When you swallow take a deep breath and exhale deeply through your nose so that the aromatic molecules in your mouth go to the back of your throat and rise up into your sinuses. Do not take another sip yet. Wait until the taste comes back up and you can explore the finish.
With all this going on it’s no wonder it takes so long to drink a glass of whiskey.
Calculating How Long It Takes to Drink a Glass of Whiskey
Now of course my suggested amount of time to take drinking a glass of whiskey is only an approximation and it will vary depending on the drinker and the drink, but I think it’s a good ballpark estimate. Here’s how I calculated it.
The standard pour for a neat glass of whiskey is 2 ounces. Although, when I pour myself a whiskey, I rarely measure this precisely so I assume my overestimation – as chances of underestimation are slim for obvious reasons, means that one of my glasses of whiskey will be (a little?) more than that.
Now I generally take between four and six sips per glass of whiskey. If you think that’s too many, I might be underestimating how much my overestimation of one of my glasses of whiskey is.
I might take a minute or two to detect the aromas, the same again to chew the whiskey and taste its flavors, and another minute exploring the finish, but it could take anywhere from 5 to 10 minutes depending on the whiskey and how easily I’m able to identify the aromas and flavors.
This makes the length of time it takes to drink a glass of whiskey anywhere between 20 minutes (four sips taking five minutes each) and an hour (six sips taking ten minutes each).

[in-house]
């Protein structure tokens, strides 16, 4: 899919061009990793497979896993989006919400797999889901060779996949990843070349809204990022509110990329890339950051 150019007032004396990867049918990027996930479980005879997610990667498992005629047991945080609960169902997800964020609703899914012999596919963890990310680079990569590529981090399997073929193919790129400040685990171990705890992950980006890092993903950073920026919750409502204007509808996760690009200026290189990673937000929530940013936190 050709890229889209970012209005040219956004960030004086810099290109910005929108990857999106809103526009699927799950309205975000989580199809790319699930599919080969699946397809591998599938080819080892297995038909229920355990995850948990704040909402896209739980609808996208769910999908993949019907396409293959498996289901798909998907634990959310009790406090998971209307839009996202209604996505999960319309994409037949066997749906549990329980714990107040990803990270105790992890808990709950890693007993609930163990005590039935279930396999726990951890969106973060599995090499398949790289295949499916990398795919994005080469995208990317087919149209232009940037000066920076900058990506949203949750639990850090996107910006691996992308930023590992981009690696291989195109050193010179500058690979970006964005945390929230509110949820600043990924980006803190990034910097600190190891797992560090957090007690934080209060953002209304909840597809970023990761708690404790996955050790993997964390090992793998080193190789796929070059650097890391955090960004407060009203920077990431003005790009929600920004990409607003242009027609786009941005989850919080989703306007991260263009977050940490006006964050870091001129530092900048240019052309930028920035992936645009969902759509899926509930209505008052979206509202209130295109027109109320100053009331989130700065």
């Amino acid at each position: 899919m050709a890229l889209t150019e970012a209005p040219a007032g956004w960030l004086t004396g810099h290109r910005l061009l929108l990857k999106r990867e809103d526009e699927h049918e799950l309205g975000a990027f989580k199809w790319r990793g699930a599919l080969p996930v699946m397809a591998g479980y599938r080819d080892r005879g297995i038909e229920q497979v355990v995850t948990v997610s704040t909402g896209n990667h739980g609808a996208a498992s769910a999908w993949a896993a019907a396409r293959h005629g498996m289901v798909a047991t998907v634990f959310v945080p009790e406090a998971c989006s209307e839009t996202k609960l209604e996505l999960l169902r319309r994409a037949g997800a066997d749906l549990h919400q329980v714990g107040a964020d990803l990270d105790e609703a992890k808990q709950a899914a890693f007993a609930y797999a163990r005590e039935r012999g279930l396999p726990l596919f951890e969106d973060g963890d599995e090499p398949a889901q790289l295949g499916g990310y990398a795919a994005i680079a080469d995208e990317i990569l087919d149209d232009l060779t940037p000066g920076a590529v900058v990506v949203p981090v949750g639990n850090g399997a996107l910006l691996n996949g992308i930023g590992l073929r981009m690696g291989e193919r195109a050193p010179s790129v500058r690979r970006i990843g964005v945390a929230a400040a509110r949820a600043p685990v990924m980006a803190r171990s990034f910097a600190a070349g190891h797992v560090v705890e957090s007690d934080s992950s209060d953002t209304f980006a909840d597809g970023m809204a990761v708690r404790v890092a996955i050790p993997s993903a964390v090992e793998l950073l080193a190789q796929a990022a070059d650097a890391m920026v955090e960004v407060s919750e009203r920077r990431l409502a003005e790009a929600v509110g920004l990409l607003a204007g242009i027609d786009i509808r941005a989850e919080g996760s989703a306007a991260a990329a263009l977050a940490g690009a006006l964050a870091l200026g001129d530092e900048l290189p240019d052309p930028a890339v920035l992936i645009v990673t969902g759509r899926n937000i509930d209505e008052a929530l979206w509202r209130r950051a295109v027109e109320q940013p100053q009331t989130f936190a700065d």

Whether you agree with my calculations or not, the important thing is to take your time. You don’t have to take half an hour, 20 minutes, or even 10 minutes to drink a glass of whiskey. Just don’t drink it as quickly as you would a glass of water or you’ll miss out on all the flavors.
When Not to Take So Long Drinking a Glass of Whiskey
There are instances when you don’t need to take your time drinking a glass of whiskey. In fact, in those circumstances, it’s probably better if you drink the whiskey as quickly as possible.
If you’re drinking cheap or low-quality whiskey there will probably be little or no flavor to smell or taste, so there would be little point in spending any significant amount of time waiting for the flavors to open up or trying to detect them. In fact, such whiskeys are likely to taste bad so it would probably be better to drink them ASAP.
If you’re drinking whiskey to use its high ABV level to become intoxicated as quickly as possible, then again, a quick one or two second gulp will work fine. Actually, a quick one or two second gulp is the only way to drink a glass of whiskey and become intoxicated because if you take 20 – 30 minutes over it you’ll probably only become slightly tipsy.
Either way I would suggest not wasting your best whiskey on this.